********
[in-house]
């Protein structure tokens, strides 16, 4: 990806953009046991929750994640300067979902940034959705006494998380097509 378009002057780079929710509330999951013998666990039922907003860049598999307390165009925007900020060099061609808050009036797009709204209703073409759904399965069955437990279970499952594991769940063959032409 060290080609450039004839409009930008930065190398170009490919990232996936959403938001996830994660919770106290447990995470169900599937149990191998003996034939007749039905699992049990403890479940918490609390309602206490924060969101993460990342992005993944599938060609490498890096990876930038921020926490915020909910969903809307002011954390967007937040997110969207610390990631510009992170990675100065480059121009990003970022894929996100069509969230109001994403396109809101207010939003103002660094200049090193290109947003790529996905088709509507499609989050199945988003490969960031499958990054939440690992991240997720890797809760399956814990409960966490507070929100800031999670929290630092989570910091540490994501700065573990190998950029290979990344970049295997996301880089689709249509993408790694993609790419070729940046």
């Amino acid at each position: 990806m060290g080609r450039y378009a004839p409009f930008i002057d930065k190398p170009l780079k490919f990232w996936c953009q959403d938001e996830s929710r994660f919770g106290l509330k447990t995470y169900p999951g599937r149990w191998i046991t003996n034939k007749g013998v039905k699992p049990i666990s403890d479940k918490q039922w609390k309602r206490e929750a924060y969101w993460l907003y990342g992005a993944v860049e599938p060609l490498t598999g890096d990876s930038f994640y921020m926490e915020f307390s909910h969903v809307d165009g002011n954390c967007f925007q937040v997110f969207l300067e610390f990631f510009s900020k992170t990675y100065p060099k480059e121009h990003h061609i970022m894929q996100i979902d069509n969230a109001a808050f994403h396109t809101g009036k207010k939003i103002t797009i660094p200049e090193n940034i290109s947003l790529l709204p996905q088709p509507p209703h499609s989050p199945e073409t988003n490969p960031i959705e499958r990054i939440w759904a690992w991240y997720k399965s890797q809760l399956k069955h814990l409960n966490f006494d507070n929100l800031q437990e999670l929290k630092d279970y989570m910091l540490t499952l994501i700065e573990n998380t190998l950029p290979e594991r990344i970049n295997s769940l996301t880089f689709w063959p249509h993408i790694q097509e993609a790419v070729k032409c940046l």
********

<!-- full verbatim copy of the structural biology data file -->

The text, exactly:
[in-house]
């Protein structure tokens, strides 16, 4: 990806953009046991929750994640300067979902940034959705006494998380097509 378009002057780079929710509330999951013998666990039922907003860049598999307390165009925007900020060099061609808050009036797009709204209703073409759904399965069955437990279970499952594991769940063959032409 060290080609450039004839409009930008930065190398170009490919990232996936959403938001996830994660919770106290447990995470169900599937149990191998003996034939007749039905699992049990403890479940918490609390309602206490924060969101993460990342992005993944599938060609490498890096990876930038921020926490915020909910969903809307002011954390967007937040997110969207610390990631510009992170990675100065480059121009990003970022894929996100069509969230109001994403396109809101207010939003103002660094200049090193290109947003790529996905088709509507499609989050199945988003490969960031499958990054939440690992991240997720890797809760399956814990409960966490507070929100800031999670929290630092989570910091540490994501700065573990190998950029290979990344970049295997996301880089689709249509993408790694993609790419070729940046």
């Amino acid at each position: 990806m060290g080609r450039y378009a004839p409009f930008i002057d930065k190398p170009l780079k490919f990232w996936c953009q959403d938001e996830s929710r994660f919770g106290l509330k447990t995470y169900p999951g599937r149990w191998i046991t003996n034939k007749g013998v039905k699992p049990i666990s403890d479940k918490q039922w609390k309602r206490e929750a924060y969101w993460l907003y990342g992005a993944v860049e599938p060609l490498t598999g890096d990876s930038f994640y921020m926490e915020f307390s909910h969903v809307d165009g002011n954390c967007f925007q937040v997110f969207l300067e610390f990631f510009s900020k992170t990675y100065p060099k480059e121009h990003h061609i970022m894929q996100i979902d069509n969230a109001a808050f994403h396109t809101g009036k207010k939003i103002t797009i660094p200049e090193n940034i290109s947003l790529l709204p996905q088709p509507p209703h499609s989050p199945e073409t988003n490969p960031i959705e499958r990054i939440w759904a690992w991240y997720k399965s890797q809760l399956k069955h814990l409960n966490f006494d507070n929100l800031q437990e999670l929290k630092d279970y989570m910091l540490t499952l994501i700065e573990n998380t190998l950029p290979e594991r990344i970049n295997s769940l996301t880089f689709w063959p249509h993408i790694q097509e993609a790419v070729k032409c940046l």